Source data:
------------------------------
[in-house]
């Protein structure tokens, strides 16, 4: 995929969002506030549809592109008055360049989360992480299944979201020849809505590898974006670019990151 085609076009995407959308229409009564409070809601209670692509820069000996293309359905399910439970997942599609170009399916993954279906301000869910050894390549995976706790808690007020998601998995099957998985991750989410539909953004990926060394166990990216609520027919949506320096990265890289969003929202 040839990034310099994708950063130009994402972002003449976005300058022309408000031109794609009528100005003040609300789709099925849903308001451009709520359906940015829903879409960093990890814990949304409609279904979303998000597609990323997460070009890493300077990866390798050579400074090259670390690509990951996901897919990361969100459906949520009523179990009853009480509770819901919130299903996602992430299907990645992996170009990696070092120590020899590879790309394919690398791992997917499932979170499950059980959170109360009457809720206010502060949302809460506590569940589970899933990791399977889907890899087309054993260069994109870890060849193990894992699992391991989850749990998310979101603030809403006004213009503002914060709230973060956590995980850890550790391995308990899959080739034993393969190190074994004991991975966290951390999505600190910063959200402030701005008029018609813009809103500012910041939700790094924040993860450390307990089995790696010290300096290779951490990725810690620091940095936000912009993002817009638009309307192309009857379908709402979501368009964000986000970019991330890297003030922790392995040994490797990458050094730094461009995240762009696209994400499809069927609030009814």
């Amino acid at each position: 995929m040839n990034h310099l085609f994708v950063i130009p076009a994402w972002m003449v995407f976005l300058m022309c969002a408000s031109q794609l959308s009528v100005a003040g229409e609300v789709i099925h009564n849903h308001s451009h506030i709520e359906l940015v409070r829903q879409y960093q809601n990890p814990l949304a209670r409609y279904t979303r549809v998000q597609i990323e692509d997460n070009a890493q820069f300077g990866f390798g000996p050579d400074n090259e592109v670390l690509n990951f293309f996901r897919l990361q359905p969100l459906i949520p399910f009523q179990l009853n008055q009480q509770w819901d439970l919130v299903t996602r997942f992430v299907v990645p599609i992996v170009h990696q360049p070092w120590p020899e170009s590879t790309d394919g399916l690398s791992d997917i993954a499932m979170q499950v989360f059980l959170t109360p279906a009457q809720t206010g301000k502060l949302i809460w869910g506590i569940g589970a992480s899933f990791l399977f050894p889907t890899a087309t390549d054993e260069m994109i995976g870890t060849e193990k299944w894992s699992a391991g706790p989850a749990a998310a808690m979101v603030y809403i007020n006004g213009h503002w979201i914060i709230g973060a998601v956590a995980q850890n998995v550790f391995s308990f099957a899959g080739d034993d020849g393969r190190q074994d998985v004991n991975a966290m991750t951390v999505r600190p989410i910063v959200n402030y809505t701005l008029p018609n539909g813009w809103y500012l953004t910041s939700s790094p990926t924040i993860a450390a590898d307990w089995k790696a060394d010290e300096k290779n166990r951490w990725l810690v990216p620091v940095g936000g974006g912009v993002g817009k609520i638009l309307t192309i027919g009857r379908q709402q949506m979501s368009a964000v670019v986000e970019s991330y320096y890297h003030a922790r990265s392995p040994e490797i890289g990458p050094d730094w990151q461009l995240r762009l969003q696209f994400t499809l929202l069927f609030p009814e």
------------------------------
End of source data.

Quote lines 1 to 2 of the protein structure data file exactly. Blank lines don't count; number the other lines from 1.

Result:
[in-house]
């Protein structure tokens, strides 16, 4: 995929969002506030549809592109008055360049989360992480299944979201020849809505590898974006670019990151 085609076009995407959308229409009564409070809601209670692509820069000996293309359905399910439970997942599609170009399916993954279906301000869910050894390549995976706790808690007020998601998995099957998985991750989410539909953004990926060394166990990216609520027919949506320096990265890289969003929202 040839990034310099994708950063130009994402972002003449976005300058022309408000031109794609009528100005003040609300789709099925849903308001451009709520359906940015829903879409960093990890814990949304409609279904979303998000597609990323997460070009890493300077990866390798050579400074090259670390690509990951996901897919990361969100459906949520009523179990009853009480509770819901919130299903996602992430299907990645992996170009990696070092120590020899590879790309394919690398791992997917499932979170499950059980959170109360009457809720206010502060949302809460506590569940589970899933990791399977889907890899087309054993260069994109870890060849193990894992699992391991989850749990998310979101603030809403006004213009503002914060709230973060956590995980850890550790391995308990899959080739034993393969190190074994004991991975966290951390999505600190910063959200402030701005008029018609813009809103500012910041939700790094924040993860450390307990089995790696010290300096290779951490990725810690620091940095936000912009993002817009638009309307192309009857379908709402979501368009964000986000970019991330890297003030922790392995040994490797990458050094730094461009995240762009696209994400499809069927609030009814």